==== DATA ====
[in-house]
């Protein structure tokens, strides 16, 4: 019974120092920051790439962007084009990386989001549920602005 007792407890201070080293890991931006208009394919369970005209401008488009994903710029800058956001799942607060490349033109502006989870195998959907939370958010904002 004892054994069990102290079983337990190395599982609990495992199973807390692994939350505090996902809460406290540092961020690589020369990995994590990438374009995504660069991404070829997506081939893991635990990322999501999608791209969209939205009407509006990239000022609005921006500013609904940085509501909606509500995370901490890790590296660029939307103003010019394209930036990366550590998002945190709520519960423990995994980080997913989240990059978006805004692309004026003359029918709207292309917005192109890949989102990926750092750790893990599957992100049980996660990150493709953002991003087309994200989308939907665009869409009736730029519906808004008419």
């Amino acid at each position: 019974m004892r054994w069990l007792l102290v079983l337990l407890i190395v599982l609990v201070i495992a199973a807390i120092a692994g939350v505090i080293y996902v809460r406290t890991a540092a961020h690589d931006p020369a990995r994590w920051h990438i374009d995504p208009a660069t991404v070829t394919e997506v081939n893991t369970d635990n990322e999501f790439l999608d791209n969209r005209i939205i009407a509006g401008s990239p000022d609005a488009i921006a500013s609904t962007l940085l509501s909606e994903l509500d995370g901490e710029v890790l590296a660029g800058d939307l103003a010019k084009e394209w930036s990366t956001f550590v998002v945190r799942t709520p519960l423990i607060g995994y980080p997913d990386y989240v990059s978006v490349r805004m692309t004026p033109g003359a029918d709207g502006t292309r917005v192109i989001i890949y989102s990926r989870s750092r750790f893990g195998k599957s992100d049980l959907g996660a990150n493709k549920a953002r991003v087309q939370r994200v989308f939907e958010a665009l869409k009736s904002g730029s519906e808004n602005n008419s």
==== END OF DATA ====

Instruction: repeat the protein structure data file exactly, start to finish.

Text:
[in-house]
């Protein structure tokens, strides 16, 4: 019974120092920051790439962007084009990386989001549920602005 007792407890201070080293890991931006208009394919369970005209401008488009994903710029800058956001799942607060490349033109502006989870195998959907939370958010904002 004892054994069990102290079983337990190395599982609990495992199973807390692994939350505090996902809460406290540092961020690589020369990995994590990438374009995504660069991404070829997506081939893991635990990322999501999608791209969209939205009407509006990239000022609005921006500013609904940085509501909606509500995370901490890790590296660029939307103003010019394209930036990366550590998002945190709520519960423990995994980080997913989240990059978006805004692309004026003359029918709207292309917005192109890949989102990926750092750790893990599957992100049980996660990150493709953002991003087309994200989308939907665009869409009736730029519906808004008419």
């Amino acid at each position: 019974m004892r054994w069990l007792l102290v079983l337990l407890i190395v599982l609990v201070i495992a199973a807390i120092a692994g939350v505090i080293y996902v809460r406290t890991a540092a961020h690589d931006p020369a990995r994590w920051h990438i374009d995504p208009a660069t991404v070829t394919e997506v081939n893991t369970d635990n990322e999501f790439l999608d791209n969209r005209i939205i009407a509006g401008s990239p000022d609005a488009i921006a500013s609904t962007l940085l509501s909606e994903l509500d995370g901490e710029v890790l590296a660029g800058d939307l103003a010019k084009e394209w930036s990366t956001f550590v998002v945190r799942t709520p519960l423990i607060g995994y980080p997913d990386y989240v990059s978006v490349r805004m692309t004026p033109g003359a029918d709207g502006t292309r917005v192109i989001i890949y989102s990926r989870s750092r750790f893990g195998k599957s992100d049980l959907g996660a990150n493709k549920a953002r991003v087309q939370r994200v989308f939907e958010a665009l869409k009736s904002g730029s519906e808004n602005n008419s």